Ana (Australia)

dusty

I’m at Ana’s house on Ontario Avenue, Mildura, and I am sitting on the sofa opposite Ana, listening to her talk about her father and how her Maori family celebrated his death.
‘The body is laid out in a big room,’ she tells me, smiling and opening her arms and waving them around, showing me how big, ‘and there are mattresses all over the floor and that’s where we sleep or sit,’
I am looking and smiling at her and I say wow and she continues with her story.
‘The family don’t do anything,’ says Ana, who is wearing a white and dark blue patterned sun dress, her hair in a straggly pony tail and a fake bubble gum packet tattoo stamped on her arm, ‘we just sit there and the rest of the visitors take care of things, like cups of tea and food and so on,’
‘Wow,’ I say, ‘so your dad just stayed there in the middle of the room?’
Ana says yes, and that he stayed like that for three days, with people coming and going and sitting and sleeping and crying all around.
‘My cousin came in,’ she tells me, ‘and my dad was like a dad to her, and so she picked him up and cradled his head and kissed him and then laid him back down,’
Ana tells me she was very moved by that because she’d had a distant relationship with her dad but her cousin had had a close one.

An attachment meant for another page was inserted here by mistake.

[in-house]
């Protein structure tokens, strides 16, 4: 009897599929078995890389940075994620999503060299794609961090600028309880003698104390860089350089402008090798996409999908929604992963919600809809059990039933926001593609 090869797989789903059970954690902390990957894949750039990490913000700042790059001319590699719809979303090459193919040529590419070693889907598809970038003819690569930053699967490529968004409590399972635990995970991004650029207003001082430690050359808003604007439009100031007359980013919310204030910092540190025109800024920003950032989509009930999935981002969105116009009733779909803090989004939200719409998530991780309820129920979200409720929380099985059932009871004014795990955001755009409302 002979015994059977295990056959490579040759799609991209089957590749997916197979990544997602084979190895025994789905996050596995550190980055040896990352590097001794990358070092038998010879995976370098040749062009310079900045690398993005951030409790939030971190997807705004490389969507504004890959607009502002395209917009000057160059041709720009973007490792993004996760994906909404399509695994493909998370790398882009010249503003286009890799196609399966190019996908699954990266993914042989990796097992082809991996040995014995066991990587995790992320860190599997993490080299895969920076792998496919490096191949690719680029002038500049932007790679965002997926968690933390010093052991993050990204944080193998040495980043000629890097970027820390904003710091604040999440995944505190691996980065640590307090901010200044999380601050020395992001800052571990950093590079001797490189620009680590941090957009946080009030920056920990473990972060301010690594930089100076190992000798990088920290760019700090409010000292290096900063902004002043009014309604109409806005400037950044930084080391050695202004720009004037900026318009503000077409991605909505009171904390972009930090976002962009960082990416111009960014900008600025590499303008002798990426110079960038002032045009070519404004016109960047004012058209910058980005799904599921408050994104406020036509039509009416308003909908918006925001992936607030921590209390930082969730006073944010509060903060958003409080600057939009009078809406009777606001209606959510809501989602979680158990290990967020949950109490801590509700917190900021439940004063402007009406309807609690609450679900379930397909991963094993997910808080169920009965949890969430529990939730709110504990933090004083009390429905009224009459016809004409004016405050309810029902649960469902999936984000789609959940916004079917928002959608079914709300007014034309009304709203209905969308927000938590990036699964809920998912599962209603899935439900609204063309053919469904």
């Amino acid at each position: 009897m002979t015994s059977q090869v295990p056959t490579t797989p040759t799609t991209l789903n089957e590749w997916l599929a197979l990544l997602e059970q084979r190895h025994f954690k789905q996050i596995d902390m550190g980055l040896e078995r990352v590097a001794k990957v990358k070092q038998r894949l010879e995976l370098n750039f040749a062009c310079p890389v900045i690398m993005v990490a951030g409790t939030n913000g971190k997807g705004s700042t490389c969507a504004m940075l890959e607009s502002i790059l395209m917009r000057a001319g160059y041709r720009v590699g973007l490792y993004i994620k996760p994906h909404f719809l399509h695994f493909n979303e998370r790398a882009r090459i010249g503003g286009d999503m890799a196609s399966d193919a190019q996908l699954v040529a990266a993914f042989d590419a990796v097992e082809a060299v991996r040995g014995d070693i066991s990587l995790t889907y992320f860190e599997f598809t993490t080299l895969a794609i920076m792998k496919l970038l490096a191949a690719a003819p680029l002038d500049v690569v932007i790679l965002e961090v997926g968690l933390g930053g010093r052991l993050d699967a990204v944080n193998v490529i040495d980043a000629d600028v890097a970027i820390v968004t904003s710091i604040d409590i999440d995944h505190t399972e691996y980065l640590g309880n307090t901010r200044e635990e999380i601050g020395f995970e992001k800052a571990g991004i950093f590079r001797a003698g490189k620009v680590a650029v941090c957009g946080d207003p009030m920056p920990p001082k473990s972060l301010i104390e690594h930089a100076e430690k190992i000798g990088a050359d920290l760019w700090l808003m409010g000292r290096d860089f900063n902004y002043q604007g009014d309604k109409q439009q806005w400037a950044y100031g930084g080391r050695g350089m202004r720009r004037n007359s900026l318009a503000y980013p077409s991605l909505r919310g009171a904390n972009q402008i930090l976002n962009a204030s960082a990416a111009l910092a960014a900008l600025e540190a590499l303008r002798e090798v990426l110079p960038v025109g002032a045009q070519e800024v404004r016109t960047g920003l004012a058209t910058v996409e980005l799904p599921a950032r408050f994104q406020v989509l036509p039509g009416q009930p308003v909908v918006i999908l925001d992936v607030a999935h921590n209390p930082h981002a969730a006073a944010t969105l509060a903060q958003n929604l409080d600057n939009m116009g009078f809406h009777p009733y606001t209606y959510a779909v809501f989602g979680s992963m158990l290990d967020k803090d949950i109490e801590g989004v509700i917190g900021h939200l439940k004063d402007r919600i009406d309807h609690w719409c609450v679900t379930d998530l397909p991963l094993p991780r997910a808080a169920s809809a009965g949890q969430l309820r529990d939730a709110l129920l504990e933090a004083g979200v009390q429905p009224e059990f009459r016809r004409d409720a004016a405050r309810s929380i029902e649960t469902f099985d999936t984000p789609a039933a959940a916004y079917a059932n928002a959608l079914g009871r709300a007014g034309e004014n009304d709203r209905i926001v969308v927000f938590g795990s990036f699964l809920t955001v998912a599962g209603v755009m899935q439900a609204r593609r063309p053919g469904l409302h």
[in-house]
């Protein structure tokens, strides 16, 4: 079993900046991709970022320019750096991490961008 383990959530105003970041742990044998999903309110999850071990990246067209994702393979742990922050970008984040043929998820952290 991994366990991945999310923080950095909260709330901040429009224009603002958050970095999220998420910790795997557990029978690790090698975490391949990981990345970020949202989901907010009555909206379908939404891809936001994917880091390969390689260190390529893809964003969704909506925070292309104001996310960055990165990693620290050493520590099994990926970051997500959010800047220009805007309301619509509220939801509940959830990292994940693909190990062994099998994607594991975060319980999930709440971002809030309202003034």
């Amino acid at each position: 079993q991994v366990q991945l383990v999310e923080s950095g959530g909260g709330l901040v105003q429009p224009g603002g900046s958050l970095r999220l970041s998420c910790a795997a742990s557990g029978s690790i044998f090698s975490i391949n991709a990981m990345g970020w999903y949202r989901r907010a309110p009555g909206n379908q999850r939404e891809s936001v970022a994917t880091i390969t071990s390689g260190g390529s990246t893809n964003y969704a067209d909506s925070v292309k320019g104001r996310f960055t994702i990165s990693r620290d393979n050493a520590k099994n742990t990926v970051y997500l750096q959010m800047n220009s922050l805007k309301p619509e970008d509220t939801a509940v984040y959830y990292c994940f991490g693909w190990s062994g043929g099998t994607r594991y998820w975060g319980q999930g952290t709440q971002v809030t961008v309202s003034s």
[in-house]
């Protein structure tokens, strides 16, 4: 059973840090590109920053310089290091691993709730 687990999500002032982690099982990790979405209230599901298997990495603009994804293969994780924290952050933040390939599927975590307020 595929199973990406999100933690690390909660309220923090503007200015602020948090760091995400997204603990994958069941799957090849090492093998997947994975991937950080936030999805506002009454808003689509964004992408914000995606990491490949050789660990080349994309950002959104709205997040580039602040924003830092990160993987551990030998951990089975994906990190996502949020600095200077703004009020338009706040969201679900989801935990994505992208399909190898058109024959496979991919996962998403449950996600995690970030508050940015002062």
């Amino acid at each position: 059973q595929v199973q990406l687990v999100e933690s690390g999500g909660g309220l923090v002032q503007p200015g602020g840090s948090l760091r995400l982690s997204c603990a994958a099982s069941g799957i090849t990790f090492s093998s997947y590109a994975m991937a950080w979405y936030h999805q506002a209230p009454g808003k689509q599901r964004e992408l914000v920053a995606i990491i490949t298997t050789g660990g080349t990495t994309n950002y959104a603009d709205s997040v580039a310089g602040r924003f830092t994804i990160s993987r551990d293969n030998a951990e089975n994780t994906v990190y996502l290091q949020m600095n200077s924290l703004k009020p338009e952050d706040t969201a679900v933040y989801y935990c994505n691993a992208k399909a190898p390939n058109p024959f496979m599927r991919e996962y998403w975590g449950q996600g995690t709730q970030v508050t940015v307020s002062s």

‘How is the body after three days, though?’ I ask Ana, imagining that it must have been going off in some way, beginning to decompose, going rotten.
‘A little man comes in, the undertaker, and he takes out a little brush and powders the face,’ Ana says, laughing and demonstrating how the undertaker had operated, ‘and tidies him up and he looks fine,’
Then she tells me how her daughter, Holly, had made the mistake of removing dead flowers from the coffin, but that everyone in attendance had been very forgiving of the faux pas.
‘She also walked through the middle of everyone into the kitchen, eating sandwiches which is a big no-no,’ Ana says laughing.
Later on, it’s time to leave and I am sitting on the back porch looking up at the overcast sky while the dusty yard is whipped by hot winds, and Ana comes to speak to me again about death, this time the death of her child.
‘I came out into the backyard in the middle of the night and started to wail,’ she tells me.
I sit looking up at her while she points down to some place in the back garden.
‘And I never want to leave this house,’ she tells me, ‘because I dug a hole and wept into it,’
I don’t say anything about this, but I look down the garden and just keep listening.
‘And my beautiful neighbour came in from next door and asked me if I was okay and I just wailed and tears fell into the hole I had dug and my neighbour hugged me and then said “it’s 2am, I’m going back to bed”. Then the next day I was at the supermarket and Holly said to me, “Mummy, are we buying shoes?” and I looked down to see that I was wearing one slipper and one shoe,’
At this Ana and I both start to laugh.
Ana looks across the dusty yard to the place where she let the tears for her dead son fall.
‘It’s funny what grief does to you.’ she says softly.

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